WASHINGTON, December 9, 2021— Entanglement in fishing gear has become a leading threat to endangered whales and sea turtles on all U.S. coastlines. So the Center for Biological Diversity formally petitioned the National Marine Fisheries Service today to require crab, lobster and other trap fisheries to convert to new ropeless or “pop-up” gear within the next five years. The petition requests that the agency prioritize the transition in national marine sanctuaries.
In 2018 alone more than 100 large whales — including critically endangered North Atlantic right whales and Pacific humpback whales — were reported entangled in fishing gear in the United States. This is likely only a fraction of the actual number of animals of all kinds seriously injured or die in fishing gear, since most entanglements go unobserved.
“Federal officials can save whales and sea turtles from deadly entanglements by requiring the conversion to ropeless fishing gear,” said Kristen Monsell, oceans legal director at the Center. “Way too many whales have been caught and killed in recent years. Crab and lobster fishers are still using 19th century technologies despite new alternatives that could eliminate entanglements in buoy lines. But change isn’t going to happen on its own, so our petition seeks a deadline to convert to ropeless gear.”
Today’s petition notes that while cost and other factors have hampered the widespread adoption of ropeless gear, a legal requirement to use such gear will further technological developments and investments that bring down the cost.
The proposed change would protect whales and other animals from entanglements in California’s Dungeness crab fishery, New England’s lobster fishery, the stone crab fishery in the Gulf of Mexico, and others.
Most entanglements have occurred in trap fisheries that use heavy vertical ropes connecting a surface buoy to traps on the seafloor. Those ropes get caught on whales’ mouths, fins or tails and cinch down as they drag the heavy traps, sapping their strength and eventually drowning them.
Pop-up traps use lift bags or buoys on coiled ropes triggered by remote or time-release sensors to float the traps to the surface, eliminating those static vertical lines. Ropeless gear has been tested and used in the United States, Canada and Australia. The Fisheries Service has called it “game changing” and “a future solution to whale entanglement.”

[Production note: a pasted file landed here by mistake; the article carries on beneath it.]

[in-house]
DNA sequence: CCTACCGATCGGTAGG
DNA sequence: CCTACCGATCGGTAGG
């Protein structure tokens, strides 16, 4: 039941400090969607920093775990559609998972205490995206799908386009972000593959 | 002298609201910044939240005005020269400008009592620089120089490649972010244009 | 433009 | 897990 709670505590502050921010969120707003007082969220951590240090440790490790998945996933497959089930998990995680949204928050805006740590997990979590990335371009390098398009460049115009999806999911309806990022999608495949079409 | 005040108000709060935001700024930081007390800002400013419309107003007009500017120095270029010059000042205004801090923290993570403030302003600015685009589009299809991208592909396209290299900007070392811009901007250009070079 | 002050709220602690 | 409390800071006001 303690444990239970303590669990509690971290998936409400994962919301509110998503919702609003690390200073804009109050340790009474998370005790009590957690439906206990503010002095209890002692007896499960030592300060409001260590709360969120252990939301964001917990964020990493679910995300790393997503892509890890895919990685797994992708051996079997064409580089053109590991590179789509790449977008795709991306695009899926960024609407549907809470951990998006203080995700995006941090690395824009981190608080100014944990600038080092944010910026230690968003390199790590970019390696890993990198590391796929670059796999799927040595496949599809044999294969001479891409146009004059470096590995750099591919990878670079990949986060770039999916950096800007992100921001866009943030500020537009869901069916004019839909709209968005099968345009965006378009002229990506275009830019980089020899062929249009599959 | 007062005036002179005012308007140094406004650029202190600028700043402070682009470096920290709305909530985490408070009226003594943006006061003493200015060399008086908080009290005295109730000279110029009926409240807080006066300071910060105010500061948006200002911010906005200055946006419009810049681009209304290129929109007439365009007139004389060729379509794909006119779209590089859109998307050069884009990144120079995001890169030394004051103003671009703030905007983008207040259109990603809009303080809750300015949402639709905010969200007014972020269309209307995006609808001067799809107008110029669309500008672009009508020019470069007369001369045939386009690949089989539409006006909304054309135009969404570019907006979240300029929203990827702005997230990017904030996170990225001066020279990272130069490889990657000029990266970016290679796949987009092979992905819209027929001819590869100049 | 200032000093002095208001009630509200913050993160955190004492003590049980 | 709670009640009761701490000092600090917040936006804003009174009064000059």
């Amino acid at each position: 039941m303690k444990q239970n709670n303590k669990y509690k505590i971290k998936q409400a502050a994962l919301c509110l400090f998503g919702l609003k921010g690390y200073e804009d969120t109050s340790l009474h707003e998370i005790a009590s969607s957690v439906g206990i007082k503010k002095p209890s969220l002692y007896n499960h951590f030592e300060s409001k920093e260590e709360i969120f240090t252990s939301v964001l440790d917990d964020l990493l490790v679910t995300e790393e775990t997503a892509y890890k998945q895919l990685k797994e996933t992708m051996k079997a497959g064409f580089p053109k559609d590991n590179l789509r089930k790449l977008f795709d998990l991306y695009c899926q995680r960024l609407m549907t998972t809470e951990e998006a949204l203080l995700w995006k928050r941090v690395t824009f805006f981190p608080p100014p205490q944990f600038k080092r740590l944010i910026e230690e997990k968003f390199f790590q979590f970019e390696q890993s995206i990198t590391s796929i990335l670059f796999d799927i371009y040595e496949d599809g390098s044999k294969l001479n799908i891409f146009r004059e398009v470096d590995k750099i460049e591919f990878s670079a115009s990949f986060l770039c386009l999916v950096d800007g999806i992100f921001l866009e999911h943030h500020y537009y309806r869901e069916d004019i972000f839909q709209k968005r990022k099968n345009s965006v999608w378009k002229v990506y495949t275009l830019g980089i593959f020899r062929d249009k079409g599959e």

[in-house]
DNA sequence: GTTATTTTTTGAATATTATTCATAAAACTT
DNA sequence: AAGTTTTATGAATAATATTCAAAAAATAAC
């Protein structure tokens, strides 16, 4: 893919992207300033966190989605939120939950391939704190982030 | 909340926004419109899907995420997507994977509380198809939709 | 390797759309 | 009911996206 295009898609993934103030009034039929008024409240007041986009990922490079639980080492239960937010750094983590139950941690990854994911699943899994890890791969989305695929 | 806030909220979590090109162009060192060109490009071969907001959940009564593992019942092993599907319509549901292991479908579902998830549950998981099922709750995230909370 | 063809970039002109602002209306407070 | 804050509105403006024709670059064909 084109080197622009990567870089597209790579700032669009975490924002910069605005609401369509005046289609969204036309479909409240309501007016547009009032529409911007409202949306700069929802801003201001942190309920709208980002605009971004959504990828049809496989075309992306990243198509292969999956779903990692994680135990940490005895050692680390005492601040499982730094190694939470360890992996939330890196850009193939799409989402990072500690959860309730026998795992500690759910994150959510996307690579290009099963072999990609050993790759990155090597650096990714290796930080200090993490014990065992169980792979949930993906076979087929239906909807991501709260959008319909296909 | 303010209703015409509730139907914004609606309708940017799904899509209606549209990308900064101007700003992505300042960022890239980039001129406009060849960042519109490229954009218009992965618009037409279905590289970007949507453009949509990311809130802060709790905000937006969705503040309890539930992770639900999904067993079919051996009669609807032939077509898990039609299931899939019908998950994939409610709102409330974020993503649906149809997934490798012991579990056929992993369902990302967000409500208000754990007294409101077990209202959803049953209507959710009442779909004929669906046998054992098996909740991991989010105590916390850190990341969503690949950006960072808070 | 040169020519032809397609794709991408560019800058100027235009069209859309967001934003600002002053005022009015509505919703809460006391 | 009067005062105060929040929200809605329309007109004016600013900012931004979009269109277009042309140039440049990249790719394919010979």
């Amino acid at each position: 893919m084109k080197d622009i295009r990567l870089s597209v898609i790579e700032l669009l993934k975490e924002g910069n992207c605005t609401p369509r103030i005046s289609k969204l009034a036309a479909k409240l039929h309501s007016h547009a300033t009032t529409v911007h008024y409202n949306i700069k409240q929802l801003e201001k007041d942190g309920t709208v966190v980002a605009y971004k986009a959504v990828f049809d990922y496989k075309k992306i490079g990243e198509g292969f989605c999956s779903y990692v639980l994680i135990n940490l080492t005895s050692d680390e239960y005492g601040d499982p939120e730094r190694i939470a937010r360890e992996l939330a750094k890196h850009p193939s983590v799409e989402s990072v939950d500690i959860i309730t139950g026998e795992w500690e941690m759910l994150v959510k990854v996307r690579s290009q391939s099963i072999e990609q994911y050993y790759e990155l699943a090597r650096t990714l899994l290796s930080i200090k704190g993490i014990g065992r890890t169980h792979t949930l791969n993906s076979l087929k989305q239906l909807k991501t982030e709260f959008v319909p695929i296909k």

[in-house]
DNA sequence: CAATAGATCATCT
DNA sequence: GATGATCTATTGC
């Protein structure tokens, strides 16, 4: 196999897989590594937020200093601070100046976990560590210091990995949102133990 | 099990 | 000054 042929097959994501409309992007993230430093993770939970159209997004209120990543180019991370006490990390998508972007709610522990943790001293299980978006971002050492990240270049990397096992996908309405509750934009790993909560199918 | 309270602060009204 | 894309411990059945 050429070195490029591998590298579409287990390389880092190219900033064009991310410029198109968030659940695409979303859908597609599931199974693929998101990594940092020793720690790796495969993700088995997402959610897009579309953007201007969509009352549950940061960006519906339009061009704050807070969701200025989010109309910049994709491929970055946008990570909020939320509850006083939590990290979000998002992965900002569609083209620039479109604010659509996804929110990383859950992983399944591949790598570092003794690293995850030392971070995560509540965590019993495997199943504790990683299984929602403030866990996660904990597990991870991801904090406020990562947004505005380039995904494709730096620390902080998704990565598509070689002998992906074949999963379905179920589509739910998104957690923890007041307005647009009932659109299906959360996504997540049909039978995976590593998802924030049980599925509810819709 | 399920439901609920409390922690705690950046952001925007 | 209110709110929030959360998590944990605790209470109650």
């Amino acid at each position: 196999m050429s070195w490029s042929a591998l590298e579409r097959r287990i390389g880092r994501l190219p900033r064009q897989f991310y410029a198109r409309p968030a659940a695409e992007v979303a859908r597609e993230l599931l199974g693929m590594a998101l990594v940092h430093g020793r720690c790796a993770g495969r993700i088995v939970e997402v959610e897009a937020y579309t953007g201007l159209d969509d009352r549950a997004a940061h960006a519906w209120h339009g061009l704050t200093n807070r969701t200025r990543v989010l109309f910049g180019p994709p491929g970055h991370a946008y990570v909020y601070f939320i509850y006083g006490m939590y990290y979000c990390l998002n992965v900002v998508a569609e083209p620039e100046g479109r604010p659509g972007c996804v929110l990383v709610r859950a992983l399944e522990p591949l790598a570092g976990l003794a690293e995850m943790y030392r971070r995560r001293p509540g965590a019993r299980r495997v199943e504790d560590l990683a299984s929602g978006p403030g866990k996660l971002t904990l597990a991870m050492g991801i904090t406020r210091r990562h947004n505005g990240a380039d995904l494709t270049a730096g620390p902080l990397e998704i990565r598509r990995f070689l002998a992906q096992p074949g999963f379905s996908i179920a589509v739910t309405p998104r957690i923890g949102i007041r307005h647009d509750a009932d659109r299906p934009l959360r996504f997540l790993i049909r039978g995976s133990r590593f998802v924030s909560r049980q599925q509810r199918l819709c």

As climate change has altered ocean conditions, there have been an increasing number of entanglements in nearly all regions. Warming waters, for example, can shift the distribution of prey, forcing whales to look for food in areas that increase the overlap between the animals and fishing gear.
The Center’s 2017 lawsuit against the California Department of Fish and Wildlife led state officials to adopt new regulations on the state’s commercial Dungeness crab fishery to prevent entanglements. And its 2018 lawsuit against the Fisheries Service led to new rules to protect North Atlantic right whales from entanglement in lobster gear. But those regulations still allow far too many entanglements to occur.
Historical whaling and sea turtle harvest wreaked havoc on these enormous animals’ populations. Despite 50 years of protection under federal law, still-diminished populations constrain ocean ecosystems that once thrived with nutrients available from whale poop. Whales also sequester carbon. The International Monetary Fund valued a large whale’s carbon uptake at $2 million over its lifetime.
“Whales, sea turtles and other animals shouldn’t have to suffer and die from entanglements,” Monsell said. “Not when there’s a technological fix. Ropeless fishing gear promises to help whales and fisheries by making a more productive ocean.”
The Center for Biological Diversity is a national, nonprofit conservation organization with more than 1.7 million members and online activists dedicated to the protection of endangered species and wild places.